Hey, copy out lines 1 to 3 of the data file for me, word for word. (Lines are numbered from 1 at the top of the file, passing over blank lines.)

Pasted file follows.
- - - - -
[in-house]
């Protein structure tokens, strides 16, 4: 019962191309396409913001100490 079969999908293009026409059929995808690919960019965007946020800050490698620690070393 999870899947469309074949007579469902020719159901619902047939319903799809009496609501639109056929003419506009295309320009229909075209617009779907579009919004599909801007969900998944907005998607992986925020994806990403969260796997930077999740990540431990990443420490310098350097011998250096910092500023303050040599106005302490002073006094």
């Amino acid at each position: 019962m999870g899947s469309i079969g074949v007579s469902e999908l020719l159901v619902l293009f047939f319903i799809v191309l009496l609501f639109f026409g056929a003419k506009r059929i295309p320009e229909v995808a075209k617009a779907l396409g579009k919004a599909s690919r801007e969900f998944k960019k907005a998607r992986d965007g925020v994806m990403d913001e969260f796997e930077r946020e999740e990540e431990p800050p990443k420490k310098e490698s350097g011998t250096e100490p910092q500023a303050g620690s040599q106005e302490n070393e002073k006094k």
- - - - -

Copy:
[in-house]
């Protein structure tokens, strides 16, 4: 019962191309396409913001100490 079969999908293009026409059929995808690919960019965007946020800050490698620690070393 999870899947469309074949007579469902020719159901619902047939319903799809009496609501639109056929003419506009295309320009229909075209617009779907579009919004599909801007969900998944907005998607992986925020994806990403969260796997930077999740990540431990990443420490310098350097011998250096910092500023303050040599106005302490002073006094």
């Amino acid at each position: 019962m999870g899947s469309i079969g074949v007579s469902e999908l020719l159901v619902l293009f047939f319903i799809v191309l009496l609501f639109f026409g056929a003419k506009r059929i295309p320009e229909v995808a075209k617009a779907l396409g579009k919004a599909s690919r801007e969900f998944k960019k907005a998607r992986d965007g925020v994806m990403d913001e969260f796997e930077r946020e999740e990540e431990p800050p990443k420490k310098e490698s350097g011998t250096e100490p910092q500023a303050g620690s040599q106005e302490n070393e002073k006094k």